The US Food and Drug Administration (FDA) has granted Mylan Technologies and Dr. Reddy’s Laboratories marketing approval for generic versions of Suboxone (buprenorphine and naloxone) sublingual film to treat opioid dependence.

The approval enables the launch of various strengths of the drug in the US market, including 2mg/0.5mg, 4mg/1mg, 8mg/2mg, and 12mg/3mg variants.

Buprenorphine suppresses withdrawal symptoms from the discontinuation of opioid drugs, while naloxone reverses and blocks the effect of opioids.

The combination of these medications can now be used as part of a complete treatment programme that includes prescription monitoring, counselling and psychosocial support.

Only people certified under the Drug Addiction Treatment Act (DATA) can prescribe buprenorphine and naloxone.

The common adverse side effects of Suboxone sublingual film are numbness, oral mucosal erythema, headache, nausea, vomiting, excessive sweating and constipation.

“The FDA is facilitating market entry of generic versions of approved drugs for opoid use disorder to help ensure broader access.”

FDA commissioner Scott Gottlieb said: “Patients addicted to opioids who are eventually treated for that addiction, and successfully transition onto medicines like buprenorphine, aren’t swapping one addiction for another, as is sometimes unfortunately said.They’re able to regain control of their lives and end all of the destructive outcomes that come with being addicted to opioids.”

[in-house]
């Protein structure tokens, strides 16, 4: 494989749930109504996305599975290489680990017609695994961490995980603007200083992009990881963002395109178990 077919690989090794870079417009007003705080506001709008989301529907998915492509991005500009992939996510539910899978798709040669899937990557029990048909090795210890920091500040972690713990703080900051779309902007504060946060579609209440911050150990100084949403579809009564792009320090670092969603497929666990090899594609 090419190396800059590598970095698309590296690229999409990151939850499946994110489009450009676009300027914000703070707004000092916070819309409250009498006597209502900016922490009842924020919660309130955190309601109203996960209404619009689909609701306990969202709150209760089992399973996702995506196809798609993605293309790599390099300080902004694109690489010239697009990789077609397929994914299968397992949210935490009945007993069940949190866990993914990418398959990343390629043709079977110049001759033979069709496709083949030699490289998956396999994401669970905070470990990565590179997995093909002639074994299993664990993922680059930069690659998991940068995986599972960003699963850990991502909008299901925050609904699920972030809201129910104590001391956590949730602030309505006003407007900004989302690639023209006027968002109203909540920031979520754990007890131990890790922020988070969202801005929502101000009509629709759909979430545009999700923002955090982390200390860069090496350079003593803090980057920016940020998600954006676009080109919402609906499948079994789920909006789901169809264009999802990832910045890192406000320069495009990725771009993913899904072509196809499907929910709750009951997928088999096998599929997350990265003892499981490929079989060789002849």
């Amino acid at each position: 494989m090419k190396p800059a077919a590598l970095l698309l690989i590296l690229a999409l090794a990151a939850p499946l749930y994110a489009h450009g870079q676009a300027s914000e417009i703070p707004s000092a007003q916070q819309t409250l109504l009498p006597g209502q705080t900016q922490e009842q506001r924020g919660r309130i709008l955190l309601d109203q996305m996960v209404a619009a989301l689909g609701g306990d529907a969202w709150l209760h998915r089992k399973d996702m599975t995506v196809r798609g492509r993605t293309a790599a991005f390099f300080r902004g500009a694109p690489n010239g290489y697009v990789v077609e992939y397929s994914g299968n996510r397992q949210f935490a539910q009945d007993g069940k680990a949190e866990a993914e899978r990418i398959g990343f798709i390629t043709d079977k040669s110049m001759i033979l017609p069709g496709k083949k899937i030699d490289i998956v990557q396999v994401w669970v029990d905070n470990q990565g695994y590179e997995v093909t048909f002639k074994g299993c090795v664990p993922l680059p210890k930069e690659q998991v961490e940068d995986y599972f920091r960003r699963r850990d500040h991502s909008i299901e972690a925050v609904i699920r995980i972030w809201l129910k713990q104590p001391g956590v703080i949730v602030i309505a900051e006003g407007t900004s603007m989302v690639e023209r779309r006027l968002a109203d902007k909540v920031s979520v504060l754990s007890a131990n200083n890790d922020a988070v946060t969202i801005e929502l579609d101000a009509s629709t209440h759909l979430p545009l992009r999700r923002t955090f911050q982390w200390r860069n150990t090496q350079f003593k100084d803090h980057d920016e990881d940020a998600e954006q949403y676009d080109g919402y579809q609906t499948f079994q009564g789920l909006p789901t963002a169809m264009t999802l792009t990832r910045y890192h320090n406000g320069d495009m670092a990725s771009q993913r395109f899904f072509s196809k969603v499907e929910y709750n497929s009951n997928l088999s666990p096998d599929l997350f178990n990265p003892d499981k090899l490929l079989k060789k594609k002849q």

The approval comes as the regulatory authority is working towards advancing improved treatments for opioid use disorder and making them available for patients.

The FDA’s efforts involve promotion of development of better drugs and allowing market entry of generic versions of already approved medications.

Gottlieb said: “The FDA is taking new steps to advance the development of improved treatments for opioid use disorder, and to make sure these medicines are accessible to the patients who need them. That includes promoting the development of better drugs, and also facilitating market entry of generic versions of approved drugs to help ensure broader access.”